Cutting and fraying the impeller works, but the NW specific impellers are the best way to go really.
You can also minimize the orifice for the CO2 tubing coming into the NW pump also, this will produce smaller bubbles. This works at lower rates of CO2, but at higher rates, the hole breaks and the bubbles stay larger.
The other thing you can do is add say 2-4ft worth of tubing between the NW and the reactor chamber.
I use a separate NW pump and do not use the Return pump as the NW. I also just recirculate the water in the sump from the NW near the Return pump so I end up with about 4-8 ft worth of travel. I also use a large UV in some cases as a chamber. Some folks use an empty canister filter.
The smaller clean water filter housing work very well, no modification is really needed other than a PCV pipe inside to pull water from the very bottom if you use the NW approach. Want to count the bubble rate? Turn the NW off for a second.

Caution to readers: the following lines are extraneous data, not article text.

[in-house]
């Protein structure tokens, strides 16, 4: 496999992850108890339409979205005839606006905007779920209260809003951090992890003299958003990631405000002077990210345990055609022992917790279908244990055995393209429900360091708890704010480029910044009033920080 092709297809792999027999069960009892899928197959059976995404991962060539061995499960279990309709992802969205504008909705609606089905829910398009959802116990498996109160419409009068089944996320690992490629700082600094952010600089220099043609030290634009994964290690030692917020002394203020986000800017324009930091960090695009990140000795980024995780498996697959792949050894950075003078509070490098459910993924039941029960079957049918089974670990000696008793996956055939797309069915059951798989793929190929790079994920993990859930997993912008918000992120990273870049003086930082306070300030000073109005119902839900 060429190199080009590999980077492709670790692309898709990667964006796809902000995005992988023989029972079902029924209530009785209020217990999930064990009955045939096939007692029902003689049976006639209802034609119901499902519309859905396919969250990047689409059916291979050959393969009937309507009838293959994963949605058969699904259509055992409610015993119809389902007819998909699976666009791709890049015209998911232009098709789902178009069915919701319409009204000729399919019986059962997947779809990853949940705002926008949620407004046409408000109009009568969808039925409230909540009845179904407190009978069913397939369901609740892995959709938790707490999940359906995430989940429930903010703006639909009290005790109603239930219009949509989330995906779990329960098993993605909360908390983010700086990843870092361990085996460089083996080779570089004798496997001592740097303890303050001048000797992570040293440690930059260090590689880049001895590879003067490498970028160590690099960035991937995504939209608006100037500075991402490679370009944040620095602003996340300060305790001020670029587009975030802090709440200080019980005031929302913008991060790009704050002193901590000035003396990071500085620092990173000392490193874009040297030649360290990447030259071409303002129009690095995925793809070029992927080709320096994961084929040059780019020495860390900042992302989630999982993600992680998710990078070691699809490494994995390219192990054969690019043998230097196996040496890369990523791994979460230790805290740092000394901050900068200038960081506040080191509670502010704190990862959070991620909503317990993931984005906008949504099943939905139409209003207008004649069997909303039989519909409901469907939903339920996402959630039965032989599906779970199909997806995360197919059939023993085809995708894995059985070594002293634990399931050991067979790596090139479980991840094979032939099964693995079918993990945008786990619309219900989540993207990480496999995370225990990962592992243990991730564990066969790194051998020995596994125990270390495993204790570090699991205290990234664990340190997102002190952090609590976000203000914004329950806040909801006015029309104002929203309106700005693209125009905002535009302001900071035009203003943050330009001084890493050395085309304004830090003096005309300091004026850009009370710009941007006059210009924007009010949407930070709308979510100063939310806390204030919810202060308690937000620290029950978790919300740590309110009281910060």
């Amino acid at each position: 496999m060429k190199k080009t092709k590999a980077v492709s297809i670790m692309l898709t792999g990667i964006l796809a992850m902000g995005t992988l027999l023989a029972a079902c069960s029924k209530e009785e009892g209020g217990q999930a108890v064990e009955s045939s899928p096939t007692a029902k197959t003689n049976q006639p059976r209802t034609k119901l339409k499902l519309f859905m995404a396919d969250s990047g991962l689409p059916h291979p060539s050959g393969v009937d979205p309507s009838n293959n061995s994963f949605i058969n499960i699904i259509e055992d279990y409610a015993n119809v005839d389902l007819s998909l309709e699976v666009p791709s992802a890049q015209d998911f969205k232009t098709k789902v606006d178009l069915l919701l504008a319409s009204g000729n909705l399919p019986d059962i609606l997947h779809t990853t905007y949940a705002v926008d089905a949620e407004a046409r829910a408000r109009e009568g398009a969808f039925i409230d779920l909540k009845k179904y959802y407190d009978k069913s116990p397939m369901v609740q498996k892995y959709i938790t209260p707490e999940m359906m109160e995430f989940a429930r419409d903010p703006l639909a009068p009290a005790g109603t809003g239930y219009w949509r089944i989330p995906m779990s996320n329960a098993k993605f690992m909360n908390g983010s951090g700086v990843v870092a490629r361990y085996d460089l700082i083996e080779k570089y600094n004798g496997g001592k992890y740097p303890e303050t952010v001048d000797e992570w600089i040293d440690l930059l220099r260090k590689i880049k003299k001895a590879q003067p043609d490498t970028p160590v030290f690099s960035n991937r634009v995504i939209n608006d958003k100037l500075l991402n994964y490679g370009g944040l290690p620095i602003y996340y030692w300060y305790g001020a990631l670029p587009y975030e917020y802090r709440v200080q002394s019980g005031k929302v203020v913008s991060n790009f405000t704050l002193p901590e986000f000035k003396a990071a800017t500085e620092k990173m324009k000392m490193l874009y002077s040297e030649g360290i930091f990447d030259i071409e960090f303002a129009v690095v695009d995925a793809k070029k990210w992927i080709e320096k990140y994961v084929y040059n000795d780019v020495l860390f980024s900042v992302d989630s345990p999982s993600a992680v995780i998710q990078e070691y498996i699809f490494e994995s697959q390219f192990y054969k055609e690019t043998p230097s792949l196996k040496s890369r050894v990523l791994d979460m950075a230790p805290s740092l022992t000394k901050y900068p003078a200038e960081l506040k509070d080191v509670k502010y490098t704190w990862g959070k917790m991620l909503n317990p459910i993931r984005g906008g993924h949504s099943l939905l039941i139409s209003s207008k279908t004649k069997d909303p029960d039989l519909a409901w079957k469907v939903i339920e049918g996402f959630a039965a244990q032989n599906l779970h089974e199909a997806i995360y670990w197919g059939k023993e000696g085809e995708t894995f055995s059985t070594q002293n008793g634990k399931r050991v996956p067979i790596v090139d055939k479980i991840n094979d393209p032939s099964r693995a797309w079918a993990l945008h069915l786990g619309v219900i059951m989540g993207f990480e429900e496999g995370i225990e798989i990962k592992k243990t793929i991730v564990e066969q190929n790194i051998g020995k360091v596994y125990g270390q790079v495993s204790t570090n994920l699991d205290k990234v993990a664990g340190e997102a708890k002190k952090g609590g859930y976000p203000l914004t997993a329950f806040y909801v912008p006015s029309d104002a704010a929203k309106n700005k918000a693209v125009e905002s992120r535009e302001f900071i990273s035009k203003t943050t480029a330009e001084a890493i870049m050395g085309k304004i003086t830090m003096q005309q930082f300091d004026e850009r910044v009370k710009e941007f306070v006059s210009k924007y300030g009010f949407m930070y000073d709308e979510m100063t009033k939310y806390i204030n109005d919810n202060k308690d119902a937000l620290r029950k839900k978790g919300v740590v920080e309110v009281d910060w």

The issue with crippling your return pump is this: when you modify those impellers, sometimes they get unbalanced and lock/seize up.
I'm going to be running the needle wheel on my reactor pump, but due to limited size in the stand, I won't be able to have much more tubing than the 1 foot that's already there.
my question is this, where exactly do I put the co2 tubing? Do I stick it into the intake side or do I add it to the little thing that sticks up the top? I've drawn up a picture to help explain what I'm talking about. I'm using a rio+ 50 btw http://www.amazon.com/Rio-Plus-50-Aq.../dp/B0027J67GS
alright, so. it didn't work. The flow isn't high enough to chop up the bubbles and keep the purigen in the reactor. I went back to my first method of running an atomic inline diffuser, but I added 4 more feet of tubing before it reaches the reactor. Diffusion rate is much much higher now.